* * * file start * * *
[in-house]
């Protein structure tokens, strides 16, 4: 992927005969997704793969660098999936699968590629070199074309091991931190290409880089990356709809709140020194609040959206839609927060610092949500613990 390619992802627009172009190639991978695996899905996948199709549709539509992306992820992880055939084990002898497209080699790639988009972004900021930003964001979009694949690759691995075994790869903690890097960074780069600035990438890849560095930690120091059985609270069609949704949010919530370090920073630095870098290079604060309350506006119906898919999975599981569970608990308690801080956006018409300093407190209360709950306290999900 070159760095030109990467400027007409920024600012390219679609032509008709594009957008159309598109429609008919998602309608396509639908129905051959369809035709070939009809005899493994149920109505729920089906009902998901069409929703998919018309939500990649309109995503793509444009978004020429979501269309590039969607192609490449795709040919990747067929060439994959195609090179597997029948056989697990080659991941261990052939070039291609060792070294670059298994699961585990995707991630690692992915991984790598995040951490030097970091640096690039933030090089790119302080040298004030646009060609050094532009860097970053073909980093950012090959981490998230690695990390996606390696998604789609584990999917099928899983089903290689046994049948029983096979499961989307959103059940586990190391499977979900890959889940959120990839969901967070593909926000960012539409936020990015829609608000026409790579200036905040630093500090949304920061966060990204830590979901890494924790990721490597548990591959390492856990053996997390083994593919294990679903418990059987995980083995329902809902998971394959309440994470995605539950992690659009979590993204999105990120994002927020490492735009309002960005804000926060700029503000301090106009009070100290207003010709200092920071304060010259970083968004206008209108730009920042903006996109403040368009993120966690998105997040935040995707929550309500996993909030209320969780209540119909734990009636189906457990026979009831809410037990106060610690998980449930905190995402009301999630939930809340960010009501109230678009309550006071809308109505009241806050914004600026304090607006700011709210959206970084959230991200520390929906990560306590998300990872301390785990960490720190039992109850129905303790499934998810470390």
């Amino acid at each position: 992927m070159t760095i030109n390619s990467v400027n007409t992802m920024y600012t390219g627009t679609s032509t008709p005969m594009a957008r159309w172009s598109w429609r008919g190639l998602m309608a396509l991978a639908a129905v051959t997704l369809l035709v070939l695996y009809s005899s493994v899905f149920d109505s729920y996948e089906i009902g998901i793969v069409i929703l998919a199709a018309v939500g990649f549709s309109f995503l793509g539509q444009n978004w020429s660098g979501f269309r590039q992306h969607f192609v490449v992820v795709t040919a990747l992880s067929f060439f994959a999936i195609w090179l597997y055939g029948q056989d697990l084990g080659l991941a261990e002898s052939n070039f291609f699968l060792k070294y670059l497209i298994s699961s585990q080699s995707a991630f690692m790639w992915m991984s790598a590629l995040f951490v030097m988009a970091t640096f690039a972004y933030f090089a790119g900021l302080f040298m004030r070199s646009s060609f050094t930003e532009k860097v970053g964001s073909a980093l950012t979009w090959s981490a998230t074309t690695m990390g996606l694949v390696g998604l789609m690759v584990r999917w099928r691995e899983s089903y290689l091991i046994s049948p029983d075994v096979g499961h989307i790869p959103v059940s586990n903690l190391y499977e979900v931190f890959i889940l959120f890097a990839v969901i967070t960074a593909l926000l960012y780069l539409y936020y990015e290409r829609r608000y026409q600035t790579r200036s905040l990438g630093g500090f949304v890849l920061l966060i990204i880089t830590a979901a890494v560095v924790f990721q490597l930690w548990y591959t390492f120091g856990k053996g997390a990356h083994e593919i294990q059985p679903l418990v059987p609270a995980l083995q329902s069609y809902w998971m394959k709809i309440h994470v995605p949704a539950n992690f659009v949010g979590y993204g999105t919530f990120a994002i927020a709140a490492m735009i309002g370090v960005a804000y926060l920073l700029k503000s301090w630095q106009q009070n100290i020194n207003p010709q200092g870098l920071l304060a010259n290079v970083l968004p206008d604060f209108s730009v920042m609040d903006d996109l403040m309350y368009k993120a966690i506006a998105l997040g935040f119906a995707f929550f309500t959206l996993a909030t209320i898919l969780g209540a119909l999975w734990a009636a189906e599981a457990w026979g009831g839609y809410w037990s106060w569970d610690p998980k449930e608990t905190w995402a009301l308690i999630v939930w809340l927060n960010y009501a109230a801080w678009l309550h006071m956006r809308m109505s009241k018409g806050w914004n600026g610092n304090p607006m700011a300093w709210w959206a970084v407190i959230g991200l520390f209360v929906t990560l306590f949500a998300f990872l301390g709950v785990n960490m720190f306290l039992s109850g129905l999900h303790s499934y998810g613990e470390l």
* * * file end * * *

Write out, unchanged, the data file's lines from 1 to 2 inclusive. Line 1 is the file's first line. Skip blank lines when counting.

[in-house]
């Protein structure tokens, strides 16, 4: 992927005969997704793969660098999936699968590629070199074309091991931190290409880089990356709809709140020194609040959206839609927060610092949500613990 390619992802627009172009190639991978695996899905996948199709549709539509992306992820992880055939084990002898497209080699790639988009972004900021930003964001979009694949690759691995075994790869903690890097960074780069600035990438890849560095930690120091059985609270069609949704949010919530370090920073630095870098290079604060309350506006119906898919999975599981569970608990308690801080956006018409300093407190209360709950306290999900 070159760095030109990467400027007409920024600012390219679609032509008709594009957008159309598109429609008919998602309608396509639908129905051959369809035709070939009809005899493994149920109505729920089906009902998901069409929703998919018309939500990649309109995503793509444009978004020429979501269309590039969607192609490449795709040919990747067929060439994959195609090179597997029948056989697990080659991941261990052939070039291609060792070294670059298994699961585990995707991630690692992915991984790598995040951490030097970091640096690039933030090089790119302080040298004030646009060609050094532009860097970053073909980093950012090959981490998230690695990390996606390696998604789609584990999917099928899983089903290689046994049948029983096979499961989307959103059940586990190391499977979900890959889940959120990839969901967070593909926000960012539409936020990015829609608000026409790579200036905040630093500090949304920061966060990204830590979901890494924790990721490597548990591959390492856990053996997390083994593919294990679903418990059987995980083995329902809902998971394959309440994470995605539950992690659009979590993204999105990120994002927020490492735009309002960005804000926060700029503000301090106009009070100290207003010709200092920071304060010259970083968004206008209108730009920042903006996109403040368009993120966690998105997040935040995707929550309500996993909030209320969780209540119909734990009636189906457990026979009831809410037990106060610690998980449930905190995402009301999630939930809340960010009501109230678009309550006071809308109505009241806050914004600026304090607006700011709210959206970084959230991200520390929906990560306590998300990872301390785990960490720190039992109850129905303790499934998810470390």